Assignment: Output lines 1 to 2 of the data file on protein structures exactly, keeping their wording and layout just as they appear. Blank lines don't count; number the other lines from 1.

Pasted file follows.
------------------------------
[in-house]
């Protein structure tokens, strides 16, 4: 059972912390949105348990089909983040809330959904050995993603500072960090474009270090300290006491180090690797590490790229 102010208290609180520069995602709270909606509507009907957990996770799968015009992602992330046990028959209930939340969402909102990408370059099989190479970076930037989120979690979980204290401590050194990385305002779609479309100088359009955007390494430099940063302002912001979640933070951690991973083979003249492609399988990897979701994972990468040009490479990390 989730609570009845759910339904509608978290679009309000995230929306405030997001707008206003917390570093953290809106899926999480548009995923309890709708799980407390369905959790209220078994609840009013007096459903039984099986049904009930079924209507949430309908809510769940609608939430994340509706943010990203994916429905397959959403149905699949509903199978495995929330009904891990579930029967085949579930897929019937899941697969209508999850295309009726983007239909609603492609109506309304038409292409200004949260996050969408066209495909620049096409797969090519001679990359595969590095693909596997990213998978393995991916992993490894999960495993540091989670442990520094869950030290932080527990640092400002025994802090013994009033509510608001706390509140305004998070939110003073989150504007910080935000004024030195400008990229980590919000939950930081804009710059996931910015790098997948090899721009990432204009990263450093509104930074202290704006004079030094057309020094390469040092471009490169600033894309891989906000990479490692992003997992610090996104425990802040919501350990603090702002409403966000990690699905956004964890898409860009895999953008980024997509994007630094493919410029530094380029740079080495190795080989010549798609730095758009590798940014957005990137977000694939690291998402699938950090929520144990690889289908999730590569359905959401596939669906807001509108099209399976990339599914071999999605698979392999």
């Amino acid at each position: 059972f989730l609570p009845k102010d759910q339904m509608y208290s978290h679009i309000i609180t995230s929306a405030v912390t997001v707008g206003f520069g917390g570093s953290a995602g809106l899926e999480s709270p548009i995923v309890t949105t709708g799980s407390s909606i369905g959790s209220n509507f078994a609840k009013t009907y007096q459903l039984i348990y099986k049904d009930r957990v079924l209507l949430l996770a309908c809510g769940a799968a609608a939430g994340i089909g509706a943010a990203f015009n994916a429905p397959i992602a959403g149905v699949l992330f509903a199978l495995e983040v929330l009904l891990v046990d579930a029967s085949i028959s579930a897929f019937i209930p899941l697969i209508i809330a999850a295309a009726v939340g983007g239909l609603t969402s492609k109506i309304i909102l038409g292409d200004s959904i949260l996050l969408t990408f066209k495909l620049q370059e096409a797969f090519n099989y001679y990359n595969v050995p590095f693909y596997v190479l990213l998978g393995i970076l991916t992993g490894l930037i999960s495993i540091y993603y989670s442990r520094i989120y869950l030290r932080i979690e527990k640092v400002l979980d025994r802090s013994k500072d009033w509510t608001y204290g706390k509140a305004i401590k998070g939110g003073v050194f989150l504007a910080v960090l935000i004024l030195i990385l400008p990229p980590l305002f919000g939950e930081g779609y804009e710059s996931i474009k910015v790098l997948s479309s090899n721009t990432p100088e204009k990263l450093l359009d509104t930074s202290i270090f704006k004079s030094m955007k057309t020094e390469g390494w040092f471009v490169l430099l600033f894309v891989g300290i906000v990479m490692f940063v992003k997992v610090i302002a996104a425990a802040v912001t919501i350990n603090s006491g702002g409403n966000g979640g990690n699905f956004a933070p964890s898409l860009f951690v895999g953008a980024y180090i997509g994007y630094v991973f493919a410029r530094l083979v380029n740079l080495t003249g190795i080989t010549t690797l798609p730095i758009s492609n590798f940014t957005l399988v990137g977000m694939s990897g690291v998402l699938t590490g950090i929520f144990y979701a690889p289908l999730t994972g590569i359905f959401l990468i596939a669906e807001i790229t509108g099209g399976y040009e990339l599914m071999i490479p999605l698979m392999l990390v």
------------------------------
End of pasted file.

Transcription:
[in-house]
């Protein structure tokens, strides 16, 4: 059972912390949105348990089909983040809330959904050995993603500072960090474009270090300290006491180090690797590490790229 102010208290609180520069995602709270909606509507009907957990996770799968015009992602992330046990028959209930939340969402909102990408370059099989190479970076930037989120979690979980204290401590050194990385305002779609479309100088359009955007390494430099940063302002912001979640933070951690991973083979003249492609399988990897979701994972990468040009490479990390 989730609570009845759910339904509608978290679009309000995230929306405030997001707008206003917390570093953290809106899926999480548009995923309890709708799980407390369905959790209220078994609840009013007096459903039984099986049904009930079924209507949430309908809510769940609608939430994340509706943010990203994916429905397959959403149905699949509903199978495995929330009904891990579930029967085949579930897929019937899941697969209508999850295309009726983007239909609603492609109506309304038409292409200004949260996050969408066209495909620049096409797969090519001679990359595969590095693909596997990213998978393995991916992993490894999960495993540091989670442990520094869950030290932080527990640092400002025994802090013994009033509510608001706390509140305004998070939110003073989150504007910080935000004024030195400008990229980590919000939950930081804009710059996931910015790098997948090899721009990432204009990263450093509104930074202290704006004079030094057309020094390469040092471009490169600033894309891989906000990479490692992003997992610090996104425990802040919501350990603090702002409403966000990690699905956004964890898409860009895999953008980024997509994007630094493919410029530094380029740079080495190795080989010549798609730095758009590798940014957005990137977000694939690291998402699938950090929520144990690889289908999730590569359905959401596939669906807001509108099209399976990339599914071999999605698979392999």